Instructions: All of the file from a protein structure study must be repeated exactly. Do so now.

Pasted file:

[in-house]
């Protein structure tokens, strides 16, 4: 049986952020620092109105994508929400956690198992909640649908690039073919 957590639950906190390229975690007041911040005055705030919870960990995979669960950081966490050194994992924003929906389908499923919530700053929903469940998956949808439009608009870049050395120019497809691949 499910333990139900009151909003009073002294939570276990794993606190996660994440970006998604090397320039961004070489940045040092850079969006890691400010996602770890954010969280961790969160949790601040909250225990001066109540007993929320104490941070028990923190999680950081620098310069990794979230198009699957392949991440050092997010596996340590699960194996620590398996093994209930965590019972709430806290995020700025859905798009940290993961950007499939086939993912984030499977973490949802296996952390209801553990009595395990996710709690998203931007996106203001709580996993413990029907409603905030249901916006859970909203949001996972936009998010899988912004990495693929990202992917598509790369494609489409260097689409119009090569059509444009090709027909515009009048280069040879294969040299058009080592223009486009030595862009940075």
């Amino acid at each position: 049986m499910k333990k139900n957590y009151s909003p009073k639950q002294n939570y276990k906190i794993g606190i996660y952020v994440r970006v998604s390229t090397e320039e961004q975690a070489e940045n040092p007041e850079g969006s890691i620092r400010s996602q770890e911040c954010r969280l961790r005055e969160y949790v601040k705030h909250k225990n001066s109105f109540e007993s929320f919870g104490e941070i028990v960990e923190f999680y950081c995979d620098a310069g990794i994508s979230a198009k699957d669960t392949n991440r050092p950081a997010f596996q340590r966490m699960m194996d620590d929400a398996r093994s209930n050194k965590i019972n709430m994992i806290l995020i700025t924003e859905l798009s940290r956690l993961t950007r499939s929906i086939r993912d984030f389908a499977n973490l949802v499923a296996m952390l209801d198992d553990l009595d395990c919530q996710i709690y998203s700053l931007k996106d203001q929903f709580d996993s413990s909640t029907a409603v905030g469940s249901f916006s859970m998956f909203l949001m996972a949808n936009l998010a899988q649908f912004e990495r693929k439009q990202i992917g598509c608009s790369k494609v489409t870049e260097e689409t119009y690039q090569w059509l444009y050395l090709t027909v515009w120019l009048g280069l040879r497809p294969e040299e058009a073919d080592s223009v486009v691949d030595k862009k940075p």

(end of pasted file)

[in-house]
């Protein structure tokens, strides 16, 4: 049986952020620092109105994508929400956690198992909640649908690039073919 957590639950906190390229975690007041911040005055705030919870960990995979669960950081966490050194994992924003929906389908499923919530700053929903469940998956949808439009608009870049050395120019497809691949 499910333990139900009151909003009073002294939570276990794993606190996660994440970006998604090397320039961004070489940045040092850079969006890691400010996602770890954010969280961790969160949790601040909250225990001066109540007993929320104490941070028990923190999680950081620098310069990794979230198009699957392949991440050092997010596996340590699960194996620590398996093994209930965590019972709430806290995020700025859905798009940290993961950007499939086939993912984030499977973490949802296996952390209801553990009595395990996710709690998203931007996106203001709580996993413990029907409603905030249901916006859970909203949001996972936009998010899988912004990495693929990202992917598509790369494609489409260097689409119009090569059509444009090709027909515009009048280069040879294969040299058009080592223009486009030595862009940075």
């Amino acid at each position: 049986m499910k333990k139900n957590y009151s909003p009073k639950q002294n939570y276990k906190i794993g606190i996660y952020v994440r970006v998604s390229t090397e320039e961004q975690a070489e940045n040092p007041e850079g969006s890691i620092r400010s996602q770890e911040c954010r969280l961790r005055e969160y949790v601040k705030h909250k225990n001066s109105f109540e007993s929320f919870g104490e941070i028990v960990e923190f999680y950081c995979d620098a310069g990794i994508s979230a198009k699957d669960t392949n991440r050092p950081a997010f596996q340590r966490m699960m194996d620590d929400a398996r093994s209930n050194k965590i019972n709430m994992i806290l995020i700025t924003e859905l798009s940290r956690l993961t950007r499939s929906i086939r993912d984030f389908a499977n973490l949802v499923a296996m952390l209801d198992d553990l009595d395990c919530q996710i709690y998203s700053l931007k996106d203001q929903f709580d996993s413990s909640t029907a409603v905030g469940s249901f916006s859970m998956f909203l949001m996972a949808n936009l998010a899988q649908f912004e990495r693929k439009q990202i992917g598509c608009s790369k494609v489409t870049e260097e689409t119009y690039q090569w059509l444009y050395l090709t027909v515009w120019l009048g280069l040879r497809p294969e040299e058009a073919d080592s223009v486009v691949d030595k862009k940075p």